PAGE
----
Tuesday, March 27, 2018

Young People Making a Difference

by Karen Leggett Abouraya

Children’s Book Guild 2018 Nonfiction Award Winner Phillip Hoose has always been intrigued by young people who make a difference in their world.  They are the subject of most of his books, especially after Sarah Rosen - a teenager in South Bend, Indiana -  asked him, “We’re not taught about young people who have made a difference. Studying history almost makes you feel like you’re not a real person.” Hoose decided he would be the author to find and share the stories of real young people making a difference. 

Hoose brings young leaders to life, including Sarah Rosen in It’s Our World, Too! along with many more in We Were There, Too! Young People in U.S. History. With the meticulous research that characterizes all of his books, Hoose has identified youngsters who sailed with Christopher Columbus right up to those who have been active in the 20th and 21st centuries: Olaudah Equiano, who was kidnapped into slavery in Benin, Africa, in 1756; teens Billy Bates and Dick King who escaped from the dreaded Andersonville prison during the Civil War; fourteen-year-old Susie King Taylor, a former slave who had learned to read and shared her skills with countless illiterate children and adults; eight-year-old Margaret Davidson who worked in small ways to counter the anti-German sentiments in her Iowa town during World War II.

Ideas for writing and action pop from every page of Hoose’s books.
·       Write a journal entry for any one of the young people he describes.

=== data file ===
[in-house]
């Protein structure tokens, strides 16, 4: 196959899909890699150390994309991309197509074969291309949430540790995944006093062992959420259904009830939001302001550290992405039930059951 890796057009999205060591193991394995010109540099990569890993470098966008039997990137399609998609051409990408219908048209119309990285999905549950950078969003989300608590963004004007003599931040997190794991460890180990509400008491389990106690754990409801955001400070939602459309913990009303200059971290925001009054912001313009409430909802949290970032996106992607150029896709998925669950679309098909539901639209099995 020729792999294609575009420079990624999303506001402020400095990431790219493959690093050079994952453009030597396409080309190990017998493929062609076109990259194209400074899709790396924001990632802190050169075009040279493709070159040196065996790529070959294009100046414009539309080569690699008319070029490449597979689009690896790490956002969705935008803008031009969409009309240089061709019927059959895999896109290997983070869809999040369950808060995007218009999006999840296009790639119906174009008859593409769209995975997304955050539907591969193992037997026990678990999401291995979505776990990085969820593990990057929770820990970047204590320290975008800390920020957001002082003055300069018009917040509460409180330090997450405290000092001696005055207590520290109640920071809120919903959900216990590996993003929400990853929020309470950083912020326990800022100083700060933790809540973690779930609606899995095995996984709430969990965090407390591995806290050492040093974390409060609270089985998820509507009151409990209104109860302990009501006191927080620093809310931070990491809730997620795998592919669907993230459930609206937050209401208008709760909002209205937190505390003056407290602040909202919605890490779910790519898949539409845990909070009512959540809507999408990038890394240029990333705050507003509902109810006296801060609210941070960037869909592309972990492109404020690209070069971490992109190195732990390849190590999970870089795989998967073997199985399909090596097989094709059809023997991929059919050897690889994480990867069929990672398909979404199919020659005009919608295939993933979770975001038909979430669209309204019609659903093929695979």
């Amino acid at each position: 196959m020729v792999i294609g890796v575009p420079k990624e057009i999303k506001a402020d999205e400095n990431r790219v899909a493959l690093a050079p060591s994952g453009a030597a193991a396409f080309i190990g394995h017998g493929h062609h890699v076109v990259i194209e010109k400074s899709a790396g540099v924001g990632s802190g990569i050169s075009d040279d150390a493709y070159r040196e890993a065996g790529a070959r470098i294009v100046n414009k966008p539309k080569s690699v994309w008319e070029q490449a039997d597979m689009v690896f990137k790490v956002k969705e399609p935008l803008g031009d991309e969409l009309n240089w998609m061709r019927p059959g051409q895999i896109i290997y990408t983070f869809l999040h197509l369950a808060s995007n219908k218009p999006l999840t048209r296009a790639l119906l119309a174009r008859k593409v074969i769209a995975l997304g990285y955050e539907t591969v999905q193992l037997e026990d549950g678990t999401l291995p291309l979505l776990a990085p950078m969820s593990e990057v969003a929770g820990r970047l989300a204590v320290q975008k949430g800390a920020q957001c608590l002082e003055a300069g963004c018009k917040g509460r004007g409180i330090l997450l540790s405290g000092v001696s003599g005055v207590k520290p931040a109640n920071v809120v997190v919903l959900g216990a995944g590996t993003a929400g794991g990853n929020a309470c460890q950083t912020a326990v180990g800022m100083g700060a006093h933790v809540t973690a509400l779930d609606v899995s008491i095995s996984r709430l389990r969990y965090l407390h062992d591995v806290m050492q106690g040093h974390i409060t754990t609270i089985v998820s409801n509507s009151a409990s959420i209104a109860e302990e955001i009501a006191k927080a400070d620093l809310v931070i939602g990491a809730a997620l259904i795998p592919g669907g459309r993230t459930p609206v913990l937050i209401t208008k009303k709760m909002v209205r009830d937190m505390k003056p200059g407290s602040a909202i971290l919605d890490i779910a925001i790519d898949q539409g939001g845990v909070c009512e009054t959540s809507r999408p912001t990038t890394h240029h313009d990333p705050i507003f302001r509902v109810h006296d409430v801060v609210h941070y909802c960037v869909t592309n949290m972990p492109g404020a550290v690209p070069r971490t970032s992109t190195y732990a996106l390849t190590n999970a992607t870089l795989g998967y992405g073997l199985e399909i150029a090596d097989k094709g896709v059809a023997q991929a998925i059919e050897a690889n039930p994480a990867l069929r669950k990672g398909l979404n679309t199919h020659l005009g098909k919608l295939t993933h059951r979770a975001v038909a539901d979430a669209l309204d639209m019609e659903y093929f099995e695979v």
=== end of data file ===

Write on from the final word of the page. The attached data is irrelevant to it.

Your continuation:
o   Imagine being twelve-year-old Diego Bermúdez.  Why did you leave your home? What work did you do on Christopher Columbus’ ship? What was boring? What was exciting? Diego returned to Spain and did not come to the New World again. Why not? His brother Juan did sail across the ocean and the Bermuda Islands were later named for him. These journals also provide an opportunity to discuss the difference between historical fiction – journals that your students would write – and nonfiction, based on primary sources and verifiable facts.

·       What would you like to change in your school or community? How could you begin to make that change? This could be a class discussion and project.
o   Write a plan to lobby or work for the change you desire.
o   Hoose’s book It’s Our World, Too! includes a “A Handbook for Young Activists” with resources and tools for change. The website Youth Activism Project includes many other ideas and examples. The Co-President of the Youth Activism Project, Anika Manzour, helped start School Girls Unite as a middle school student in Kensington, Maryland.

Phillip Hoose says the young people in his books “deserve attention not simply because they are ‘real people’ close to your age. They are important because through their sweat, bravery, luck, talent, imagination and sacrifice – sometimes of their lives – they helped shape our nation.”

Librarians, teachers and students are all invited to hear Phillip Hoose speak at the Children’s Book Guild Nonfiction Award Celebrationon April 7 in Washington, D.C. More details and reservations at www.childrensbookguild.org.  

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